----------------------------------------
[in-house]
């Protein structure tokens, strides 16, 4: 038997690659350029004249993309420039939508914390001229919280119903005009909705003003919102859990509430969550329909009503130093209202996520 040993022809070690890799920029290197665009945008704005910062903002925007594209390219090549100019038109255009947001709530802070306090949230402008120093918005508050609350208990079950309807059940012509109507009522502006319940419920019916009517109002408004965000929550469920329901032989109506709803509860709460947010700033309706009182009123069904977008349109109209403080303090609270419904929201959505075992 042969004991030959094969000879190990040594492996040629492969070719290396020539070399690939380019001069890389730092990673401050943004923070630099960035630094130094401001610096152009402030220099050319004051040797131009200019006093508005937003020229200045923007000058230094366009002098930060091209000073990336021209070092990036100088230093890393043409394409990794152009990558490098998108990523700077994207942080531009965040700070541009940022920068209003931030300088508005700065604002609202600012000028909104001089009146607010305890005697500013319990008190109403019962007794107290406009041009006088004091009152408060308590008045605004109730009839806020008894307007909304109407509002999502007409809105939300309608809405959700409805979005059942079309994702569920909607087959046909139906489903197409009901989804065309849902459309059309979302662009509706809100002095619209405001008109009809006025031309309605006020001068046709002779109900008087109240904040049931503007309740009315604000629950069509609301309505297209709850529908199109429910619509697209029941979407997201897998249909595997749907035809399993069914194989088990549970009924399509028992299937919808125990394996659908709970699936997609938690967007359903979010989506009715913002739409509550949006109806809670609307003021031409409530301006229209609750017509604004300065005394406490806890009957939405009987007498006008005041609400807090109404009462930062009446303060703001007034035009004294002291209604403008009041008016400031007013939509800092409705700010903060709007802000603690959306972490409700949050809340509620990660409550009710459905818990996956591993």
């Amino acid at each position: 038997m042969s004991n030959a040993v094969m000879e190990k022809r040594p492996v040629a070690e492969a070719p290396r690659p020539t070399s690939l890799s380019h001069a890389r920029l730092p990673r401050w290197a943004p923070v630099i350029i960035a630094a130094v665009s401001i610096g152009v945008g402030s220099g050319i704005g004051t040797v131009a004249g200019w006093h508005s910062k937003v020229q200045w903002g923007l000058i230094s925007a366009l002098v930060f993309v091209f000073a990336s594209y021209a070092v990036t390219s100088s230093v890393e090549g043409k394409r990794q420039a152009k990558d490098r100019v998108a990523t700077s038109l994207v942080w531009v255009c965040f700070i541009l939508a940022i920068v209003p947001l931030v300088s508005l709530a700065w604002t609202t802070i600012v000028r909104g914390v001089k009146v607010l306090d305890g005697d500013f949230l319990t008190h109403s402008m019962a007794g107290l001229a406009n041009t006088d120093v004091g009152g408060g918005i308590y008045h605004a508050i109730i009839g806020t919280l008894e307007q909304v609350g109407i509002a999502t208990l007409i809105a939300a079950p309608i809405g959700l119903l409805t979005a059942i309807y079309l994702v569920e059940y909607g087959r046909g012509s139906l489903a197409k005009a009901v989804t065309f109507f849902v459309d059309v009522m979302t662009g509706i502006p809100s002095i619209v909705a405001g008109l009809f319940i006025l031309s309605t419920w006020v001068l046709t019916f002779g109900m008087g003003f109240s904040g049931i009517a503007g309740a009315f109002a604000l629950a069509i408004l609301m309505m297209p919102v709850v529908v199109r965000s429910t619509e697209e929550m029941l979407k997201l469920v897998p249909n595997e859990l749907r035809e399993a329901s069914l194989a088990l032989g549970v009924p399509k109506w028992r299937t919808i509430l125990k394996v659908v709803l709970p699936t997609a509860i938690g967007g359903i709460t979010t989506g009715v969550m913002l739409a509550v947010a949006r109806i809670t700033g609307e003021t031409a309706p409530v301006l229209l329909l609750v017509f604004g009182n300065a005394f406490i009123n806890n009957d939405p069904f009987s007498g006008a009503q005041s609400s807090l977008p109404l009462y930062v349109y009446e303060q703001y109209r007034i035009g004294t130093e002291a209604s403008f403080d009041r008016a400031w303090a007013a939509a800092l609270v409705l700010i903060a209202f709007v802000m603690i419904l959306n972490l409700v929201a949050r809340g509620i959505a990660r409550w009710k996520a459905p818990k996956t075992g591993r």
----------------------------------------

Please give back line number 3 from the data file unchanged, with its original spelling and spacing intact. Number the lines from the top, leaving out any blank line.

């Amino acid at each position: 038997m042969s004991n030959a040993v094969m000879e190990k022809r040594p492996v040629a070690e492969a070719p290396r690659p020539t070399s690939l890799s380019h001069a890389r920029l730092p990673r401050w290197a943004p923070v630099i350029i960035a630094a130094v665009s401001i610096g152009v945008g402030s220099g050319i704005g004051t040797v131009a004249g200019w006093h508005s910062k937003v020229q200045w903002g923007l000058i230094s925007a366009l002098v930060f993309v091209f000073a990336s594209y021209a070092v990036t390219s100088s230093v890393e090549g043409k394409r990794q420039a152009k990558d490098r100019v998108a990523t700077s038109l994207v942080w531009v255009c965040f700070i541009l939508a940022i920068v209003p947001l931030v300088s508005l709530a700065w604002t609202t802070i600012v000028r909104g914390v001089k009146v607010l306090d305890g005697d500013f949230l319990t008190h109403s402008m019962a007794g107290l001229a406009n041009t006088d120093v004091g009152g408060g918005i308590y008045h605004a508050i109730i009839g806020t919280l008894e307007q909304v609350g109407i509002a999502t208990l007409i809105a939300a079950p309608i809405g959700l119903l409805t979005a059942i309807y079309l994702v569920e059940y909607g087959r046909g012509s139906l489903a197409k005009a009901v989804t065309f109507f849902v459309d059309v009522m979302t662009g509706i502006p809100s002095i619209v909705a405001g008109l009809f319940i006025l031309s309605t419920w006020v001068l046709t019916f002779g109900m008087g003003f109240s904040g049931i009517a503007g309740a009315f109002a604000l629950a069509i408004l609301m309505m297209p919102v709850v529908v199109r965000s429910t619509e697209e929550m029941l979407k997201l469920v897998p249909n595997e859990l749907r035809e399993a329901s069914l194989a088990l032989g549970v009924p399509k109506w028992r299937t919808i509430l125990k394996v659908v709803l709970p699936t997609a509860i938690g967007g359903i709460t979010t989506g009715v969550m913002l739409a509550v947010a949006r109806i809670t700033g609307e003021t031409a309706p409530v301006l229209l329909l609750v017509f604004g009182n300065a005394f406490i009123n806890n009957d939405p069904f009987s007498g006008a009503q005041s609400s807090l977008p109404l009462y930062v349109y009446e303060q703001y109209r007034i035009g004294t130093e002291a209604s403008f403080d009041r008016a400031w303090a007013a939509a800092l609270v409705l700010i903060a209202f709007v802000m603690i419904l959306n972490l409700v929201a949050r809340g509620i959505a990660r409550w009710k996520a459905p818990k996956t075992g591993r």